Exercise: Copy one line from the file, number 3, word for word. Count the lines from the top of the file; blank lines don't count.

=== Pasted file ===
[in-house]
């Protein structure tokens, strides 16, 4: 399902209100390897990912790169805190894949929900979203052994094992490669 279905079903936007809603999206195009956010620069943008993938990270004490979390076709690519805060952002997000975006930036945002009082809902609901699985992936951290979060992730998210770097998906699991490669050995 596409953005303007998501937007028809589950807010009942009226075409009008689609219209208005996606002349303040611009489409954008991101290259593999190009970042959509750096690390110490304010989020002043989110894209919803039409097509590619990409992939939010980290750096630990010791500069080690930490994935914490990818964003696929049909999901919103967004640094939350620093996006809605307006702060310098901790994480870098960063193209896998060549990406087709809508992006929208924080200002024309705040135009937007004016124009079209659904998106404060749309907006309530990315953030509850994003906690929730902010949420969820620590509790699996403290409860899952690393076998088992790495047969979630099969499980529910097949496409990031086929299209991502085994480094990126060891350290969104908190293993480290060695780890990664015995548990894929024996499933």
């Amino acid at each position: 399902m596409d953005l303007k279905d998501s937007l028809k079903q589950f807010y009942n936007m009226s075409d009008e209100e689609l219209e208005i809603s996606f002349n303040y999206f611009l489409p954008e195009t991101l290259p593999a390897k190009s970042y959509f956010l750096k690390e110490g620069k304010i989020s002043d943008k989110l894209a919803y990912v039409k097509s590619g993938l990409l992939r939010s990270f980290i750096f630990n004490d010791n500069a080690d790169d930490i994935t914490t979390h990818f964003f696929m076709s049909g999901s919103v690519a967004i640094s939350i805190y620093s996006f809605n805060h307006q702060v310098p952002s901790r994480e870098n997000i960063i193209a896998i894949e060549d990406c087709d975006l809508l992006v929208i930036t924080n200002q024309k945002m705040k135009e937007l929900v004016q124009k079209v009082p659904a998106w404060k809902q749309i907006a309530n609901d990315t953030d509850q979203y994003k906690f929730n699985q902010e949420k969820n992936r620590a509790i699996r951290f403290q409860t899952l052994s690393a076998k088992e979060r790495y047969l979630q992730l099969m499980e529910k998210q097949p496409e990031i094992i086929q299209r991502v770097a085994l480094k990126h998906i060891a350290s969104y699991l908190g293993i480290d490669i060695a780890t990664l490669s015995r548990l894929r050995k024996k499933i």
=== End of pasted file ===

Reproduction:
């Amino acid at each position: 399902m596409d953005l303007k279905d998501s937007l028809k079903q589950f807010y009942n936007m009226s075409d009008e209100e689609l219209e208005i809603s996606f002349n303040y999206f611009l489409p954008e195009t991101l290259p593999a390897k190009s970042y959509f956010l750096k690390e110490g620069k304010i989020s002043d943008k989110l894209a919803y990912v039409k097509s590619g993938l990409l992939r939010s990270f980290i750096f630990n004490d010791n500069a080690d790169d930490i994935t914490t979390h990818f964003f696929m076709s049909g999901s919103v690519a967004i640094s939350i805190y620093s996006f809605n805060h307006q702060v310098p952002s901790r994480e870098n997000i960063i193209a896998i894949e060549d990406c087709d975006l809508l992006v929208i930036t924080n200002q024309k945002m705040k135009e937007l929900v004016q124009k079209v009082p659904a998106w404060k809902q749309i907006a309530n609901d990315t953030d509850q979203y994003k906690f929730n699985q902010e949420k969820n992936r620590a509790i699996r951290f403290q409860t899952l052994s690393a076998k088992e979060r790495y047969l979630q992730l099969m499980e529910k998210q097949p496409e990031i094992i086929q299209r991502v770097a085994l480094k990126h998906i060891a350290s969104y699991l908190g293993i480290d490669i060695a780890t990664l490669s015995r548990l894929r050995k024996k499933i």